Trump Warns China and Russia: “Not Acceptable!”
Friday’s missiling of alleged Syrian chemical weapon sites served its purpose…
It made for a good show — but worked only light damage.
That is, the United States and its allies can gloat about their blow for civilization.
But it didn’t weaken the Assad regime or challenge the Russians.
Thus WWIII has been postponed… until further notice.
The markets breathed their sigh of peaceful relief yesterday.
The Dow Jones rallied 213 dovish points.
The S&P rose 23 points, and the Nasdaq added 50.
The business continued into today.
All three indexes turned in banner acts.
But a different form of war cloud still hangs about markets — that of a trade war and a related currency war.
And yesterday President Trump beat his war drum once again:
Russia and China are playing the Currency Devaluation game as the U.S. keeps raising interest rates. Not acceptable!
Is the president right?
Are the Russians and Chinese devaluing their currencies to seize an exporting advantage?
Here we find Mr. Trump at outs with his own Treasury Department.
Neither China nor Russia has done the crime, says last Friday’s Treasury report.
True, China did crack Treasury’s “monitoring list” — but Russia failed to make the grade at all.
And yes, the Russian ruble has declined more than 9% against the dollar in the past year.
But do not look to Russian satanry for the answer.
Look instead to American sanctions on dozens of Russian businesses and Mr. Vladimir Putin’s cronies.
Much of the ruble’s decline followed the imposition of these sanctions.
In fact… 7.5% of the ruble’s 9% swoon occurred over the past month.
More Russia sanctions may follow yet… depending upon who has the president’s ear on any given day.
But what about China — are they at their devaluation tricks again?
If so, it has been a strange devaluation indeed.
The yuan has in fact gained 10% via the greenback over the past year.
And if anyone has worked the devaluation angle, our adversaries may counter… it is the American president himself.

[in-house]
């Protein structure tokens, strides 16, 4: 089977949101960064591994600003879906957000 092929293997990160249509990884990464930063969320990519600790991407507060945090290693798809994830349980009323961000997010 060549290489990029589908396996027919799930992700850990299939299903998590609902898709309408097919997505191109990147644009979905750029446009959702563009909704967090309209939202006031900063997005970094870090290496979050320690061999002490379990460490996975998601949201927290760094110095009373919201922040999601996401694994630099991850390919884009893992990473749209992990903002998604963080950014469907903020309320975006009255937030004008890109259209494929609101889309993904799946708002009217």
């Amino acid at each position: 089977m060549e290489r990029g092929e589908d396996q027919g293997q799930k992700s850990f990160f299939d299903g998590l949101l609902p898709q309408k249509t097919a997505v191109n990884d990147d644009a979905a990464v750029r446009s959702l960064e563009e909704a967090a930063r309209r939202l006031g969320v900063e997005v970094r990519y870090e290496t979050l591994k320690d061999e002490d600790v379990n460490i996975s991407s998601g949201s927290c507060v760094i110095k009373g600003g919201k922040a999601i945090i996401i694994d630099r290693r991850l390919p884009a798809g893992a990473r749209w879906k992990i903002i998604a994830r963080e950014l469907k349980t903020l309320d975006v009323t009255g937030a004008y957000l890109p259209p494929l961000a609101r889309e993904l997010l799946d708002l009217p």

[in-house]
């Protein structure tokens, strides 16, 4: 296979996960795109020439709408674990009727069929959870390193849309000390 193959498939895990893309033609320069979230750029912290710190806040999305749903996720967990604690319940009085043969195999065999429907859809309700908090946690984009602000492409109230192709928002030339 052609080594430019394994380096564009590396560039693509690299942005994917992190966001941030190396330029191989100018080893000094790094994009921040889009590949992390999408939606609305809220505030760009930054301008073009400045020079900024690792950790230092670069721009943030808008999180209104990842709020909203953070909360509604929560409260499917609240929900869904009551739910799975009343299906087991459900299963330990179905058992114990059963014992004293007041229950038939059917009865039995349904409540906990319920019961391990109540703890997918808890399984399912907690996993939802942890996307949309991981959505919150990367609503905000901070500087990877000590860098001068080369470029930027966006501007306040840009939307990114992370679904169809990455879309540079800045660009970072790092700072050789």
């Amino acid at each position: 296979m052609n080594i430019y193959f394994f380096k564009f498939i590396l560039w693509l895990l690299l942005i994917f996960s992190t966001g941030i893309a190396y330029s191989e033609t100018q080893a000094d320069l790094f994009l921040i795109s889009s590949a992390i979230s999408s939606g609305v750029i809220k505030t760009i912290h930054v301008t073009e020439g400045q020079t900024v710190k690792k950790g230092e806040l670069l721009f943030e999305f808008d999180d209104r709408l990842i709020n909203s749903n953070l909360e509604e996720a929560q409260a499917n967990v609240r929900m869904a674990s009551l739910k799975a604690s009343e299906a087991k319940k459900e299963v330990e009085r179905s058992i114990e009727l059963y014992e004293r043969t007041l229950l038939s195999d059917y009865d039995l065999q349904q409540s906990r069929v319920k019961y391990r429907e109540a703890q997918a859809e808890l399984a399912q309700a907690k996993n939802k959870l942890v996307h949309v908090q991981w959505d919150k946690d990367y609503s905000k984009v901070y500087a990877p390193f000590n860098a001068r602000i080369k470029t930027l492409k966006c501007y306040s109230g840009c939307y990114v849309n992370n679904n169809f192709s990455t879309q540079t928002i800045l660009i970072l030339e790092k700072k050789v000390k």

Mr. Trump has repeatedly jawboned the dollar lower on behalf of American exports.
“It’s very, very hard to compete when you have a strong dollar…” the president has argued.
And Trump’s laborings may have effected the trick.
Bloomberg commentator Mark Cudmore:
The Bloomberg Dollar Spot Index has fallen more than 10% since [Trump] came to power. He mentions interest rates but, on a total-return basis, the dollar has been the worst-performing currency in the world since his inauguration… Economic fundamentals suggest that dollar depreciation has been excessively rapid.
Maybe the dollar isn’t the muscle-bound Atlas Mr. Trump would have us believe.
And the president might be careful with his wishes…
Viraj Patel, ING research analyst, suggests that an official lampooning of the dollar may result in a “sell America” bias:
History shows how U.S. officials talking down the dollar can escalate into a “sell America” bias — with a coordinated sell-off in U.S. assets (including U.S. stocks).
If it’s a bouncing stock market the president wants, he might consider that history.
Analyst Ben Carlson of Ritholtz Wealth Management has done some research.
It lines up behind Patel:
[Going back to 1995], U.S. stocks far outperformed foreign stocks when the dollar was king. And underperformed foreign stocks when it was weak.
The impact on stock markets around the globe during these dollar regimes is stark… A strong dollar propelled U.S. stocks to huge absolute and relative outperformance starting in the mid-1990s and once again starting during the financial crisis. When the dollar fell during the mid-2000s, we saw this relationship reverse.
We do not pretend to know the proper value of the greenback.
But as an American patriot, let us raise our three cheers to a strong United States dollar…
Any damn fool country can have its currency.
But who wants the currency of just any damn fool country?
We are proud to claim citizenship in a republic whose hearty currency is desired the world over.
A strong U.S. dollar is therefore a point of pride… a global vote of confidence in our fruitful and righteous land.
Let the strong dollar stand beside the Statue of Liberty as a beacon to mankind.
In brief: You can put us down for a strong dollar.
It has nothing whatsoever to do with the fact that a stronger dollar equals cheaper gasoline in our fuel tank. Cheaper salt in our stew. Or cheaper wine in our veins.
No… it has nothing whatsoever to do with our personal enrichment.
Our concern is the national honor and nothing else.
It is… we swear…
Managing editor, The Daily Reckoning